Introduction to HTML5 canvas element

07 August 2012Zofia Korcz

Deliver high interactivity levels and multimedia to the end user - it's no longer a nice to have but a norm now. For quite a while now, we've had plugins like Flash, Silverlight or Java responsible for media integration jobs. They were good some time ago, when desktop computers dominated whole digital market. Nowadays, with the more than rapid proliferation of mobile devices, delivering fast and robust websites with supporting multimedia is more important than ever.

HTML5 adds new features to help you provide the rich interactivity without installing any additional plugins. One of these new features is the canvas element.

Canvas element

What is canvas in html5? Simply put, it is an element defined in the HTML5 code which allows us to draw various raster-based images. Using JavaScript, we can draw single geometric 2D figures, load images and other media or even animate movement for those elements.  

You are probably wondering as to what is so special about canvas and why you should really care about it in the age of flash technology and ActionScript?  

Here are good reasons  

1 - Canvas as part of HTML5 is totally free and open! It means, that the developers don't need expensive software like 'Adobe Flash' to actually code. Open code also means, that learning new things is much easier, because everything a developer wants to know is visible in the source of an HTML5 site (like any JavaScript code).  

2 -  No more plug-ins! You don't need to compile anything, just write code and watch results in a browser. That leads us to another big advantage of the canvas element. It simply doesn't need any browser plug-ins either like Adobe Flash Player.  

3 - Accelerated performance

Modern browsers shift graphic tasks to a GPU for faster processing instead of a CPU. In such a situation, it is a CPU that takes over other tasks more efficiently, so overall performance is accelerated.

With this post, I would like to show you how to define a simple canvas element and how to perform some primary operations in JavaScript which helps us modify that element. I have included some examples that include rectangles, arcs, custom shapes, images and more sophisticated curves.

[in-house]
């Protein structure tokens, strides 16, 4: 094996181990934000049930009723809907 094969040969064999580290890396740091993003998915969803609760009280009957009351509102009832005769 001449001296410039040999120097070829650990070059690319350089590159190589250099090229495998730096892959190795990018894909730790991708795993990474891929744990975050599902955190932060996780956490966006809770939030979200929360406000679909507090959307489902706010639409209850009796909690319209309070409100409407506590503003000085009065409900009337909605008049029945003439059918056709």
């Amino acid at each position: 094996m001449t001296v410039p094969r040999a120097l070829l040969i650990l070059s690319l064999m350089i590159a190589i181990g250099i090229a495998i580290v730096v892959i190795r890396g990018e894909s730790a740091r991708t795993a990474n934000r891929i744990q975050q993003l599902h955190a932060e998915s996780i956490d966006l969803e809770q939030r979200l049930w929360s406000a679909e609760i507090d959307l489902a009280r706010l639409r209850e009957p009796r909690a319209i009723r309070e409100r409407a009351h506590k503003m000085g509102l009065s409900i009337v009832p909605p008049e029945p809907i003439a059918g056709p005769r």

First glimpse at canvas element

Let’s begin with a simple canvas definition! How to write a basic canvas element in html5? It's as simple as :

<canvas id="myCanvas" width="100" height="100">
Your browser does not support the canvas element.

It's just like any other block element. We can define its dimensions (in this example its width="100" height="100") but in case you don't specify that, canvas will take on default values (which are 300 for its width and 150 for its height). If a browser doesn't support the canvas element, it will just show that element callback. That callback message is defined between <canvas> and </canvas> markups.  

OK, now let's do some 'magic' in JavaScript!

First of all, we need to create a context of canvas. That context returns an object that exposes an API for drawing on the canvas. This is how you can do it in JavaScript:

var canvas = document.getElementById('myCanvas');
var context = canvas.getContext('2d');

We have the context, so now we can make some drawings.

Basic shapes

Here is a simple example of basic shapes in canvas:

context.fillStyle   = '#D3E9ED'; // blue
context.strokeStyle = '#ED2024'; // red

// Draw some rectangles.
context.fillRect  (10, 10, 50, 50);
context.strokeRect(10, 70, 50, 50);

The context.fillStyle attribute is used to define the color of fulfillment. Note that here, we are referring to the context defined previously. The context.strokeStyle attribute is similar to context.fillStyle but this time only a stroke is defined.